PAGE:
Here are the ways to calm your brain for a better mental health
MENTAL HEALTH – These ways can help calm your brain and can contribute to life longevity, according to research.
Researchers from Harvard Medical School report that a calm brain with less neural activity could lead to a longer life as what was stated in a study published in the medical journal Nature. Researchers noticed that the longest-lived people had lower levels of genes related to neural activity after they studied the donated brain tissue from people who died at ages from 60 to more than 100.
According to Healthline, Gayatri Devi, MD, a neurologist and psychiatrist at Northwell Health in New York said that this “study shows that daily periods of slowed activity, whether spent in meditation, unitasking, or simply being still or sleeping are as important for brain health and longevity as activity and exercise.”
He added that the brain is the most energy-hungry organ in our body. It consumes almost a third of our energy despite the fact that it weighs only about one-seventieth of our body weight. “For our brains and our bodies, less is more and rest is best,” Dr. Devi said.
Maryanna Klatt, PhD, a professor of clinical family medicine at The Ohio State University’s Wexner Medical Center shared these strategies for the brain.
Tune in to your body
Being aware of your body is the first step to lower stress and heighten mindfulness. Gentle stretches and awareness of where you’re holding your tension is a great starting point, according to Dr. Klatt. Another thing is to establish a habit that sets events into motion. She also shared that by touching the doorknob, the focus can be channeled correctly. “This creates a moment to focus on why they’re doing what they’re doing and how they’re going to connect with the patient. The habit is a helpful way to be present with a patient or co-worker,” she explained. Meditation can also help. Dr. Klatt said that it is not about clearing your mind but seeing where your mind is at. “That’s why having a little meditation practice, even 5 or 10 minutes a day, can make a difference in bringing mindfulness to your activity during the whole day,” she said.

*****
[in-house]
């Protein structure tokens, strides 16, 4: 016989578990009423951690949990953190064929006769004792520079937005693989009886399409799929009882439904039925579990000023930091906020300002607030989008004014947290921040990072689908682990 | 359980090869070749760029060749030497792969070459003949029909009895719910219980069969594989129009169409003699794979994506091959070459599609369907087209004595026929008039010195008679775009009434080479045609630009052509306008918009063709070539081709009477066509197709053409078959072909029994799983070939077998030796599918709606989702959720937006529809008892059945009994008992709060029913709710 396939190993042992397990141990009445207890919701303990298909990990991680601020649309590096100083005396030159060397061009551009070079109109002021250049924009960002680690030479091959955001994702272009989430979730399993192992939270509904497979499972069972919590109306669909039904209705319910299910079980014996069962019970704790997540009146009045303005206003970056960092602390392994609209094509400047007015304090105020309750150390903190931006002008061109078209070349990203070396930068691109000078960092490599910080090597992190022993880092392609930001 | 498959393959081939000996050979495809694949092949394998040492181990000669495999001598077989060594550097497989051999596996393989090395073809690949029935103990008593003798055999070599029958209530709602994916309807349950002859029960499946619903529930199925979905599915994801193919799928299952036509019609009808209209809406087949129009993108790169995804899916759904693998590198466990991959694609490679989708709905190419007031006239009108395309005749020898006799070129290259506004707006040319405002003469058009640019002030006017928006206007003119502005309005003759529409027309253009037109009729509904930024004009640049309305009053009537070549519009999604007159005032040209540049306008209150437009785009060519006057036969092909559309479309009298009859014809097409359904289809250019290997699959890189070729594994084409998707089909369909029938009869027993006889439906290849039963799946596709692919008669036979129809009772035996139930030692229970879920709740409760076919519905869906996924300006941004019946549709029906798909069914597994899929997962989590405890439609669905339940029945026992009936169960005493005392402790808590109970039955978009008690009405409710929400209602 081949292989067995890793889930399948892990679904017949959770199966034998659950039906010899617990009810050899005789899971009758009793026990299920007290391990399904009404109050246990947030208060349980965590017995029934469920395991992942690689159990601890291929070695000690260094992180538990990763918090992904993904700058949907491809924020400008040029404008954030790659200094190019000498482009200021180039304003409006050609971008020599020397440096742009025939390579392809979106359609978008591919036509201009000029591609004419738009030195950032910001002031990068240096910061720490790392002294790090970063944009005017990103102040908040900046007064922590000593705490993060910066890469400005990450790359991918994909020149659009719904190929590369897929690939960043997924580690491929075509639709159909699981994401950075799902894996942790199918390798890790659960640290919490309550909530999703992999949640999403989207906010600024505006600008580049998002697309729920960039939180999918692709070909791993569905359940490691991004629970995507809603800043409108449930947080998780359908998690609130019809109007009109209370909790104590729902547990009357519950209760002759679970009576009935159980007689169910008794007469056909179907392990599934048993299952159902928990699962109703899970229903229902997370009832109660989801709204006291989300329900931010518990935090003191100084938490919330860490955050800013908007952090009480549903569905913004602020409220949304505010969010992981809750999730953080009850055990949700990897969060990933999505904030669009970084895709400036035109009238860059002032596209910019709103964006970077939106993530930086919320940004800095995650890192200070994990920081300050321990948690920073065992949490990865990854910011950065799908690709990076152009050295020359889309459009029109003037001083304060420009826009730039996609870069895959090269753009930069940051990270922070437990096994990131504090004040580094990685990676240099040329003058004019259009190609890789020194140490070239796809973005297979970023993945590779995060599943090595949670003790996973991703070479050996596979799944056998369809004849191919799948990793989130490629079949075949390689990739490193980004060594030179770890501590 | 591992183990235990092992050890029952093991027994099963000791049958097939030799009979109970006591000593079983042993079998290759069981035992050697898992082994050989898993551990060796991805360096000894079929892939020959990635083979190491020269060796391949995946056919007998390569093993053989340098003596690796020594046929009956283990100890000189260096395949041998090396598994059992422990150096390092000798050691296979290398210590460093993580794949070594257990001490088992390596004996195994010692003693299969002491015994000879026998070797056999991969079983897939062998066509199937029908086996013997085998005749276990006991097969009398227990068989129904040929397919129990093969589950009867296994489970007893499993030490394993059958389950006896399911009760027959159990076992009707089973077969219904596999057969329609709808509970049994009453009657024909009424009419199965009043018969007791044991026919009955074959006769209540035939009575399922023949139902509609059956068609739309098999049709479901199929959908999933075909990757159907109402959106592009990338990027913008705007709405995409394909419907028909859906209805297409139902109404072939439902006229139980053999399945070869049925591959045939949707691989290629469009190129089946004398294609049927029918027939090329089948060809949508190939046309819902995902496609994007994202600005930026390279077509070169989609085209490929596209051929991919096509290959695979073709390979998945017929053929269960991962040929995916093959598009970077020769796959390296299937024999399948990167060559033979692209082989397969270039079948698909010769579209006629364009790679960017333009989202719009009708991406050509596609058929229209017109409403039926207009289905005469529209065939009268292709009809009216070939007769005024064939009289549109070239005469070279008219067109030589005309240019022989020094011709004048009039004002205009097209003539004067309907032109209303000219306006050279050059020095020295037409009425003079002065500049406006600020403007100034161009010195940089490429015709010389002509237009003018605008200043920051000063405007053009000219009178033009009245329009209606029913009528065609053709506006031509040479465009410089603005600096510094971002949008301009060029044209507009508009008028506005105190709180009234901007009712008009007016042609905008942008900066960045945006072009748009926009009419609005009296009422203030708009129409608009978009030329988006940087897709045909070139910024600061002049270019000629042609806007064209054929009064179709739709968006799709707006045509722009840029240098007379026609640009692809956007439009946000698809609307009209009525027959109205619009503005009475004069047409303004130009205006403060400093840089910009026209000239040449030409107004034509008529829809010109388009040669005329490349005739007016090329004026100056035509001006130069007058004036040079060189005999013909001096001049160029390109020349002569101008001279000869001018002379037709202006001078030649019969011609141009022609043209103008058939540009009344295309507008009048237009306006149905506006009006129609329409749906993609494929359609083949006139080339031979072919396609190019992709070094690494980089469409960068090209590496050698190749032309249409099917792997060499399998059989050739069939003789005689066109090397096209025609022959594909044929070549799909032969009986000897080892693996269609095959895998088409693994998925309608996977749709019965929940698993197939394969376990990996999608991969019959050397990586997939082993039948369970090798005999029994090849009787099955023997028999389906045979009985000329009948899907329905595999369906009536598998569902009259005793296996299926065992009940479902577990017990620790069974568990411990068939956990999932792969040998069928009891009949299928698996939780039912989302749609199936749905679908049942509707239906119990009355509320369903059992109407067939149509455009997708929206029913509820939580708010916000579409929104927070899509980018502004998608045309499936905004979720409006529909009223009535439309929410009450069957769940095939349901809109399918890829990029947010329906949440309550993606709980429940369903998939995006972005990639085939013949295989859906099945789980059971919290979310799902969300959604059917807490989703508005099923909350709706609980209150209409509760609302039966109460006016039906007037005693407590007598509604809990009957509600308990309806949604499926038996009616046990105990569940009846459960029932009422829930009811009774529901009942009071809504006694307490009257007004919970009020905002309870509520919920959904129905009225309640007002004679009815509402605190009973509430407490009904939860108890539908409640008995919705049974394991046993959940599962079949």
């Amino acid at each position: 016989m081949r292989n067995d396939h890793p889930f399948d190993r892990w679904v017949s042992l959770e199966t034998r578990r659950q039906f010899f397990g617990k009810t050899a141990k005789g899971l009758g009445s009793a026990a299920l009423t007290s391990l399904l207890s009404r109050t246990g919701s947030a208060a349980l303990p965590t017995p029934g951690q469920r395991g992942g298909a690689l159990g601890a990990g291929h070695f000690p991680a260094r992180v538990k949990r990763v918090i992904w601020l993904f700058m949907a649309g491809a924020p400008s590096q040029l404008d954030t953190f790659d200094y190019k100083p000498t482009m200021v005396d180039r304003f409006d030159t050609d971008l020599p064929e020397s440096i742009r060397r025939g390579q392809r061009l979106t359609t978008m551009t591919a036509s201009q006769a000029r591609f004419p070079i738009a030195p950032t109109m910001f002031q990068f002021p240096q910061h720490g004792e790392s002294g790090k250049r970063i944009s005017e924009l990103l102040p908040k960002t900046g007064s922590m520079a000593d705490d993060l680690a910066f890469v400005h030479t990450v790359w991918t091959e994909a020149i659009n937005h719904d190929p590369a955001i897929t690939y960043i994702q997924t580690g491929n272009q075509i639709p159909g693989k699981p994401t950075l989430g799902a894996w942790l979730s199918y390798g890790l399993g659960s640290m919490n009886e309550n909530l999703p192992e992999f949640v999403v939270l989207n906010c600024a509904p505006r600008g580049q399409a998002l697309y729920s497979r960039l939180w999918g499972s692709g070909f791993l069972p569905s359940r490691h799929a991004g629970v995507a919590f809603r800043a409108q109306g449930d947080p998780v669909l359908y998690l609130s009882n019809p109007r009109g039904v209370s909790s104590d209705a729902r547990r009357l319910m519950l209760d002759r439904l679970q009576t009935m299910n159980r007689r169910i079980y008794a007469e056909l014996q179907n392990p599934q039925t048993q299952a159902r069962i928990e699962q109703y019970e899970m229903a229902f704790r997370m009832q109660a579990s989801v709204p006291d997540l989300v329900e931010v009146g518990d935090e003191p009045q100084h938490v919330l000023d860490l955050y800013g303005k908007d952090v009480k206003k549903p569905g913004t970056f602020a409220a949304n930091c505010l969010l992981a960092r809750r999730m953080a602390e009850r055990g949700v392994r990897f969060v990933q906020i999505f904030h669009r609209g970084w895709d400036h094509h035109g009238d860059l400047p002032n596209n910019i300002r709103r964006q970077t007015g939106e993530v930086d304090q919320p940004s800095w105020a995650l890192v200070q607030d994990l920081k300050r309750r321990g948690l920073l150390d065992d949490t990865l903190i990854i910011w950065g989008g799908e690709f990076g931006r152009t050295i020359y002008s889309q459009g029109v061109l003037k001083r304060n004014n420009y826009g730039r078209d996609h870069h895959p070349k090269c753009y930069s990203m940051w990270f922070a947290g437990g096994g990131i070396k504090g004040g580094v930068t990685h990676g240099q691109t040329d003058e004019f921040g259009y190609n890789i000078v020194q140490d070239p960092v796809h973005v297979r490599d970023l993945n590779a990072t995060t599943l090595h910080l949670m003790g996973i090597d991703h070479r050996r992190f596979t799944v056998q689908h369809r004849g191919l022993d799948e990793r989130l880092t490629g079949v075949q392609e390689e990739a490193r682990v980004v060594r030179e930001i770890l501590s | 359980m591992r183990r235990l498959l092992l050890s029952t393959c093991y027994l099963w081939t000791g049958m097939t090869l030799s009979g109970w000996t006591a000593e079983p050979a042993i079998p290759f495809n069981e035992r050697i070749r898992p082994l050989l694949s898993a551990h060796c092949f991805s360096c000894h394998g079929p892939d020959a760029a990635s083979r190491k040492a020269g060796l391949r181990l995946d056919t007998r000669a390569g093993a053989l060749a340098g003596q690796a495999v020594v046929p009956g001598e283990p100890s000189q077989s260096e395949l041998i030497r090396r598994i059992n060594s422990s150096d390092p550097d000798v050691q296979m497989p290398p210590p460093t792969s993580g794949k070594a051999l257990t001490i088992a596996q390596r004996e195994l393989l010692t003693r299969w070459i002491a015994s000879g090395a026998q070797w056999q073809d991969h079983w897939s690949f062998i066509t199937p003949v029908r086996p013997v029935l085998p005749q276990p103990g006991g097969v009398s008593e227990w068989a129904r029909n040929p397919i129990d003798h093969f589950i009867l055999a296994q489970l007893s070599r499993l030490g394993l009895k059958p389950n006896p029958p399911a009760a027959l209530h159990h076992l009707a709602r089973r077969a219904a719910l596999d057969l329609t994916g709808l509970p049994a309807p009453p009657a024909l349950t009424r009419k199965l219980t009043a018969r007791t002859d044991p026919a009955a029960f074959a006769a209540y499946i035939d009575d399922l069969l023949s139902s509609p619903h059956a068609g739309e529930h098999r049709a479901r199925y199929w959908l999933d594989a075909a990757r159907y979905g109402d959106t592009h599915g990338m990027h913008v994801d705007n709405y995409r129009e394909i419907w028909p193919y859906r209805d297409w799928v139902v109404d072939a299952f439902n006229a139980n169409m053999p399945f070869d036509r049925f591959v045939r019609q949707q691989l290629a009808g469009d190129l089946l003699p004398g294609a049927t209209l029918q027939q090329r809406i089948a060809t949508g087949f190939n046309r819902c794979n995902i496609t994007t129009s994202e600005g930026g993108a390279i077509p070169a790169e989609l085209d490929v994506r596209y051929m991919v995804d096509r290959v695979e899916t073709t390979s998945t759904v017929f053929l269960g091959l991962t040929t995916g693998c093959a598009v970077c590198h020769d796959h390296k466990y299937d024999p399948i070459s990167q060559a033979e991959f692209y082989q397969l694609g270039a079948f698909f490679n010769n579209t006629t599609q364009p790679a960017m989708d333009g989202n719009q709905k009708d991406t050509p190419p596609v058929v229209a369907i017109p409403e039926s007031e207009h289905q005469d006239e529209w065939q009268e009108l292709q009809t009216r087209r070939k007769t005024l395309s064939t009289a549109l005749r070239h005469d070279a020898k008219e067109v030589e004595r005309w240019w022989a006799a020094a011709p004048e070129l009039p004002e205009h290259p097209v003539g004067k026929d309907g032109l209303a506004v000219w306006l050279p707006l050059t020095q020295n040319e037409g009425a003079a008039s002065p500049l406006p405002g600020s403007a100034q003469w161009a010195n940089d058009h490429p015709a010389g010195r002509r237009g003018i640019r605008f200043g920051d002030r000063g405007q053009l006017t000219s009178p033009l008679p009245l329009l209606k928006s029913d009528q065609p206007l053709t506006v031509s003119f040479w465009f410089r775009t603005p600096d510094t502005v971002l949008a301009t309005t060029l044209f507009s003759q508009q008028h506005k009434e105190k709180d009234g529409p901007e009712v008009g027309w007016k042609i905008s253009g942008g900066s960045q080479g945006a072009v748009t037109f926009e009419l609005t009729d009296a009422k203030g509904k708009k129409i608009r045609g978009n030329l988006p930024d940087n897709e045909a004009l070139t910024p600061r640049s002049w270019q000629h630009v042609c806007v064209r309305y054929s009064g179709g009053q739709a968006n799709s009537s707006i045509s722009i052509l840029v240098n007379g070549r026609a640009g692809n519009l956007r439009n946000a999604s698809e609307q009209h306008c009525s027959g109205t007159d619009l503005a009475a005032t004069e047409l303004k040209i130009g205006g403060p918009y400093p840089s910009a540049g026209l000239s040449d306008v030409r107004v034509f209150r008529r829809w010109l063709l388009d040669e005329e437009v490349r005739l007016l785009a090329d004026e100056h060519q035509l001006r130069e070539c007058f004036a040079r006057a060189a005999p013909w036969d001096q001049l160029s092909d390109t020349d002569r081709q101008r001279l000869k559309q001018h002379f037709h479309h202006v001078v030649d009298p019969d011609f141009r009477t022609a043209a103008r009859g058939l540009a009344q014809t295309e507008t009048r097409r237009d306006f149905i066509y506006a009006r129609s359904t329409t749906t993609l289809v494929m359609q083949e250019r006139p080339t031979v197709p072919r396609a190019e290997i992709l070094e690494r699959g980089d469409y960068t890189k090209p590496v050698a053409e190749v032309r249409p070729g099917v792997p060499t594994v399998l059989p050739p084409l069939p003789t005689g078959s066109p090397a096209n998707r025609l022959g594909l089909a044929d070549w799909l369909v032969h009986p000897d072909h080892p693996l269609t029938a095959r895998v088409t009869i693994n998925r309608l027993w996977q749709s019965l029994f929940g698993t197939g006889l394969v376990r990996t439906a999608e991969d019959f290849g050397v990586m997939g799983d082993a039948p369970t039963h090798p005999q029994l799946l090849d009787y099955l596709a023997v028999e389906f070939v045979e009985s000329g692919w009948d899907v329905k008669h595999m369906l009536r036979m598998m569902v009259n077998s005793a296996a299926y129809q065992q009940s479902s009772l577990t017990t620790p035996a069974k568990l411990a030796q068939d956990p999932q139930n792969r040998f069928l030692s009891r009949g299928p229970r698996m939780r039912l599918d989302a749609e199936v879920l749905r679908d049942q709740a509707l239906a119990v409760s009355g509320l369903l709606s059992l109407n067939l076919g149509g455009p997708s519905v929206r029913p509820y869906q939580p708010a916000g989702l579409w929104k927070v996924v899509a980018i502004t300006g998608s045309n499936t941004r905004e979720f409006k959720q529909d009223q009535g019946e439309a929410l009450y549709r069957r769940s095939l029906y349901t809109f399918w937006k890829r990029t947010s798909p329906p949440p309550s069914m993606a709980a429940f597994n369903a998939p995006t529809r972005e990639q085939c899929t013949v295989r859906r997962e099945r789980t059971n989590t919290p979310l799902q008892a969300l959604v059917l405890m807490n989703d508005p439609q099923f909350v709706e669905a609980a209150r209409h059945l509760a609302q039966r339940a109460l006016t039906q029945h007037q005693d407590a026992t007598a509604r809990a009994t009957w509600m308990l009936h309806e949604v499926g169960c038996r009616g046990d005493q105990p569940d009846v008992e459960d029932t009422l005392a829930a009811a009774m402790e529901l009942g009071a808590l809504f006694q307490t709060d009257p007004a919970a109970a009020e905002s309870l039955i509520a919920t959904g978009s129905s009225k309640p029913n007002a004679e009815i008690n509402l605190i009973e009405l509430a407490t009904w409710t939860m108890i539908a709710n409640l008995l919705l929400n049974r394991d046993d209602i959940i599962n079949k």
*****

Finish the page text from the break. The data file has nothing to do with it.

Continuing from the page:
“If you’re not really listening, or not being present with whoever you’re with, that can be a wake-up call to be present and not miss the moment,” Dr. Klatt shared. This statement came from her experience in a classroom setting. People tend to be anxious for their turn to speak and because of this, they are not listening already to other people speaking.
Chart it out
Dr. Klatt once asked her students to chart out want they want to do within 24 hours and the other chart was the actual things they do in a day. She said that the unstructured time can really help. “I think that people waste their downtime. People feel doubly bad because they didn’t get anything productive done and what they really didn’t get done was relaxing,” she explained.
Think about meals
People tend to think about what they eat and not how or where to eat. Dr. Klatt advises people to “savor every moment of it because otherwise you’re getting all those calories and you’re missing the pleasure of it.” If you are eating empty calories, might as well make it pleasurable.
Dr. Klatt said that it is important to recognize burnout before it actually happens. This way, you can do re-assessing and re-prioritizing. You must know the symptoms of burnout such as “emotional exhaustion, the lack of a sense of personal accomplishment, a lack of excitement, and a pervasive mood of irritation.”
Look for positive examples in your everyday life. This will contribute to having a better mental health. “Sometimes, you stumble and don’t know how to move forward. I think people all around us have this wisdom, but we don’t take the time to think about who we respect in terms of how they live their lives,” Dr. Klatt explained.